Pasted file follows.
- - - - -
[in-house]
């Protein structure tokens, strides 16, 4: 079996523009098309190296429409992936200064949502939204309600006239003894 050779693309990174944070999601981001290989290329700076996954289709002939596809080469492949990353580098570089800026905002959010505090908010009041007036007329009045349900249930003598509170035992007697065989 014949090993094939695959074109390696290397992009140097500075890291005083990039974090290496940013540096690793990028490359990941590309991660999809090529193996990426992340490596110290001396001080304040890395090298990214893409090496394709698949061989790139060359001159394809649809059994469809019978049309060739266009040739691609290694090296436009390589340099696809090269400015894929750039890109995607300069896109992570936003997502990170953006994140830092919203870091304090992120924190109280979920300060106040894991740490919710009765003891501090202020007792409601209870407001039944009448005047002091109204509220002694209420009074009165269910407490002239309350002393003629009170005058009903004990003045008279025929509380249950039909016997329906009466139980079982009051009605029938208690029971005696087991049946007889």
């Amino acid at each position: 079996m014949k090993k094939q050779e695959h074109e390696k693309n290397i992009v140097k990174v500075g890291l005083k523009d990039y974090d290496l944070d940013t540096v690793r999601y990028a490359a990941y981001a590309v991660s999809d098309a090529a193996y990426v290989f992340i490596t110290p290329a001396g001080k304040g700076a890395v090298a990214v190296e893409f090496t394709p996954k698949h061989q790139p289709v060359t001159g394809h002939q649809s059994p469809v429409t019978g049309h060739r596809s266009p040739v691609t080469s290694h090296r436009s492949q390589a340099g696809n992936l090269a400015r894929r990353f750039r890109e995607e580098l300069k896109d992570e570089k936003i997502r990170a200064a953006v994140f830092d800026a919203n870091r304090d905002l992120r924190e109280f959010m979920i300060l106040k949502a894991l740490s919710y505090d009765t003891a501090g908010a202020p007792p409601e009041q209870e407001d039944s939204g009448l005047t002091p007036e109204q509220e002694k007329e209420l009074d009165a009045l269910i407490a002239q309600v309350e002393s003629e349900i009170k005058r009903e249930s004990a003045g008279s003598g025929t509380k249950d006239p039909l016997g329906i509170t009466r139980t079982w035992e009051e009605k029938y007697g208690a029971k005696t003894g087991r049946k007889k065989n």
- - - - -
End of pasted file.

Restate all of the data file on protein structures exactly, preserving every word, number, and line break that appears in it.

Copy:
[in-house]
């Protein structure tokens, strides 16, 4: 079996523009098309190296429409992936200064949502939204309600006239003894 050779693309990174944070999601981001290989290329700076996954289709002939596809080469492949990353580098570089800026905002959010505090908010009041007036007329009045349900249930003598509170035992007697065989 014949090993094939695959074109390696290397992009140097500075890291005083990039974090290496940013540096690793990028490359990941590309991660999809090529193996990426992340490596110290001396001080304040890395090298990214893409090496394709698949061989790139060359001159394809649809059994469809019978049309060739266009040739691609290694090296436009390589340099696809090269400015894929750039890109995607300069896109992570936003997502990170953006994140830092919203870091304090992120924190109280979920300060106040894991740490919710009765003891501090202020007792409601209870407001039944009448005047002091109204509220002694209420009074009165269910407490002239309350002393003629009170005058009903004990003045008279025929509380249950039909016997329906009466139980079982009051009605029938208690029971005696087991049946007889």
């Amino acid at each position: 079996m014949k090993k094939q050779e695959h074109e390696k693309n290397i992009v140097k990174v500075g890291l005083k523009d990039y974090d290496l944070d940013t540096v690793r999601y990028a490359a990941y981001a590309v991660s999809d098309a090529a193996y990426v290989f992340i490596t110290p290329a001396g001080k304040g700076a890395v090298a990214v190296e893409f090496t394709p996954k698949h061989q790139p289709v060359t001159g394809h002939q649809s059994p469809v429409t019978g049309h060739r596809s266009p040739v691609t080469s290694h090296r436009s492949q390589a340099g696809n992936l090269a400015r894929r990353f750039r890109e995607e580098l300069k896109d992570e570089k936003i997502r990170a200064a953006v994140f830092d800026a919203n870091r304090d905002l992120r924190e109280f959010m979920i300060l106040k949502a894991l740490s919710y505090d009765t003891a501090g908010a202020p007792p409601e009041q209870e407001d039944s939204g009448l005047t002091p007036e109204q509220e002694k007329e209420l009074d009165a009045l269910i407490a002239q309600v309350e002393s003629e349900i009170k005058r009903e249930s004990a003045g008279s003598g025929t509380k249950d006239p039909l016997g329906i509170t009466r139980t079982w035992e009051e009605k029938y007697g208690a029971k005696t003894g087991r049946k007889k065989n």